A share dealing account could help you to add value to your portfolio whether you are a new or experienced trader.
Compare share dealing accounts
Use this share dealing comparison table to compare and find an online share dealing account.
Open a share dealing account
Once you've opened your chosen share dealing account, you can transfer in as much money as you want to buy shares.
Start trading shares
Choose which shares you want and buy them through your account. Then you can start share trading.
Your investments are not guaranteed; they can decrease in value as well as increase and you may not get back the full amount you put in.
Share dealing is process of buying and selling shares in publicly listed companies or investment funds, letting you build your own investment portfolio.
A 'share' is a unit of ownership in a particular company. Share dealing allows you to buy stock in companies such Apple, Facebook or Google and then sell that stock for a profit if the price of the stock rises in future.
Brokers as as a n intermediary between you and the stock market. A broker will buy stocks and shares, and sell them, on your behalf, with the aim of getting the best price possible to maximise your returns.
There are three types of share dealing brokers who can buy shares on your behalf:
Execution only brokers
These brokers follow your instructions to buy shares - and sell them - without giving you any advice.
These brokers advise you on the best shares to buy and sell but leave the final decision up to you.
These brokers take complete control of buying stocks and shares for you based on their expertise.
If you're interested in buying shares online, you'll need to choose an online share dealing platform. When you're deciding which platform to buy shares on ask yourself these questions:
How often do you want to trade?
How experienced are you?
How much money do you want to invest?
It's important to think about your own personal needs and goals when choosing a share dealing platform.
You'll use your trading platform to buy and sell stocks and shares.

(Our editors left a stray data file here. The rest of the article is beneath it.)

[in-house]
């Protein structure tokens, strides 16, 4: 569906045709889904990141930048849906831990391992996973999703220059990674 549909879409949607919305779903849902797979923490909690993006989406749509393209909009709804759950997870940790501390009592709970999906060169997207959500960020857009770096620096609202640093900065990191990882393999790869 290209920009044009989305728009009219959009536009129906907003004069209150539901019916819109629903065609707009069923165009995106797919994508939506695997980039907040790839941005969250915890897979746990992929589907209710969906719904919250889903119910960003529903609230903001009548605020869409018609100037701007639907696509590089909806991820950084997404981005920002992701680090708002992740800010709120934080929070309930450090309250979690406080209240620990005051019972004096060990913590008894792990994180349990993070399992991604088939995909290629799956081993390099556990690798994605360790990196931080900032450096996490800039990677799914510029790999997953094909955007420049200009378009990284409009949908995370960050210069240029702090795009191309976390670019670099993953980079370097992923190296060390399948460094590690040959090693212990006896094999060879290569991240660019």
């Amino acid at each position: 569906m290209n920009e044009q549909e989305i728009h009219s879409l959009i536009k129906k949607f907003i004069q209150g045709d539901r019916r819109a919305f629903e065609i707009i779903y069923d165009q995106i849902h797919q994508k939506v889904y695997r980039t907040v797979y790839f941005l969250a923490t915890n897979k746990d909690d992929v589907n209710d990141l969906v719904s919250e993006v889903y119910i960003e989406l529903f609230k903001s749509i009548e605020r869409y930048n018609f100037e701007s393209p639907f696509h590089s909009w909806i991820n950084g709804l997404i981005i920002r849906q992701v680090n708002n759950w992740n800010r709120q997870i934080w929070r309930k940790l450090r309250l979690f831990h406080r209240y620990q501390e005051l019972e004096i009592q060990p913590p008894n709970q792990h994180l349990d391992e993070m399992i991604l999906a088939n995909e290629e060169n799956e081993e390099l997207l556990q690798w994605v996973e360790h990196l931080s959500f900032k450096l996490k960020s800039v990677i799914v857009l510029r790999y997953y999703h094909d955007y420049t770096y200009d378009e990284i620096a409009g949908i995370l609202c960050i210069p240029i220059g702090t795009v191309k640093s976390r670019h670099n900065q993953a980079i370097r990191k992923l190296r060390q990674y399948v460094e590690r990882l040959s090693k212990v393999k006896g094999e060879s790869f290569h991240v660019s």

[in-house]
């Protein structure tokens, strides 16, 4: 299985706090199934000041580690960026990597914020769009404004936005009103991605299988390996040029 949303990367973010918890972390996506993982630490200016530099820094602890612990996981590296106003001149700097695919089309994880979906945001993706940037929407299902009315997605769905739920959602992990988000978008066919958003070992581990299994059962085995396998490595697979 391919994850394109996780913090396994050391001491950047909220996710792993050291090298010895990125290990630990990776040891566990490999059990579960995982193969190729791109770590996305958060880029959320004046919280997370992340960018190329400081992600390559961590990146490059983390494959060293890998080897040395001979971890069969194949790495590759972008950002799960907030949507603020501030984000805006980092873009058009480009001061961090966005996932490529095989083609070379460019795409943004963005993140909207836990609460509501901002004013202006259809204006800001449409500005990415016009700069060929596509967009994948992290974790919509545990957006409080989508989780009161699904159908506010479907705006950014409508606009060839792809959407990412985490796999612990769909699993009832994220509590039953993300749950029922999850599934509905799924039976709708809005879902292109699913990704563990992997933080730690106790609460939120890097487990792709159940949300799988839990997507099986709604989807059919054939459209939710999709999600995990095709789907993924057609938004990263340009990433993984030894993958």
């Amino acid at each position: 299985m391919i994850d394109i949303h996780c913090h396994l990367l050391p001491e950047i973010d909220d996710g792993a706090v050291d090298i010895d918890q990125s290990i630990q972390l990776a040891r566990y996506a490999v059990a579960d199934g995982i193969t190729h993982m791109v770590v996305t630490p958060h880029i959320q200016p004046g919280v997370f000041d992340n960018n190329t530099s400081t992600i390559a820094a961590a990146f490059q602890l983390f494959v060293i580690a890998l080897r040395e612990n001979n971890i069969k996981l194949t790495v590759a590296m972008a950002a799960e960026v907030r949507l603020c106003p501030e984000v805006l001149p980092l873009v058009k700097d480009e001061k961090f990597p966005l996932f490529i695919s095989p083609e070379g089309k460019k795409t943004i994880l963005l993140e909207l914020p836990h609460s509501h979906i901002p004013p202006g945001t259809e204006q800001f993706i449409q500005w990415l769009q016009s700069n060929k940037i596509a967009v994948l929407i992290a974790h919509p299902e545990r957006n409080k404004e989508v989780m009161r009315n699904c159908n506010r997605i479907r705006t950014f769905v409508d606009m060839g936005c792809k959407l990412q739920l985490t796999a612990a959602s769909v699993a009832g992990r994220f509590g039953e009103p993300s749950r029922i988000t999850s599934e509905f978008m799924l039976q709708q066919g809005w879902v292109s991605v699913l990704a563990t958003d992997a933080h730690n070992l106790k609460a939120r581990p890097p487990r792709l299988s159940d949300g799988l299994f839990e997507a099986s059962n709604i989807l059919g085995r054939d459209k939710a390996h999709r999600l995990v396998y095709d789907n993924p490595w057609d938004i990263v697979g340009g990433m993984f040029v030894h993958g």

When you want to sell, you can either sell a specific number of shares, or sell your shares by their value.
If you want to sell all the shares you own in a company, you'll have to sell them by number, for example 1,000 shares.
Once you make the order to sell, the transaction's done. The money from the sale will then appear in your trading account.
Keep in mind that when you sell your shares, you might be quoted a price that's lower than what you originally paid to buy them.
Before you open a share account and start looking at how to buy shares, there are some share dealing costs to think about.
Charge per trade
This is how much you pay for each time you make a trade and varies depending on your account provider.
Frequent trader rate
This is a discounted charge per trade for a minimum number of trades per month.
This is the annual cost for transferring money in or out of your account.
When you're buying and selling shares, you'll need to think carefully about what you choose to invest in based on:
How much you want to invest
This is the amount of money you've set aside for investing. Always invest an amount that you're willing to lose.
How long you want to invest for
This is the amount of time you want to take between buying and selling shares.
How much risk you're willing to take
Risk is the degree of uncertainty or potential financial loss in a given investment decision.
If you're looking for help on which companies or stocks to invest in, it's a good idea to get the advice of a financial adviser or broker.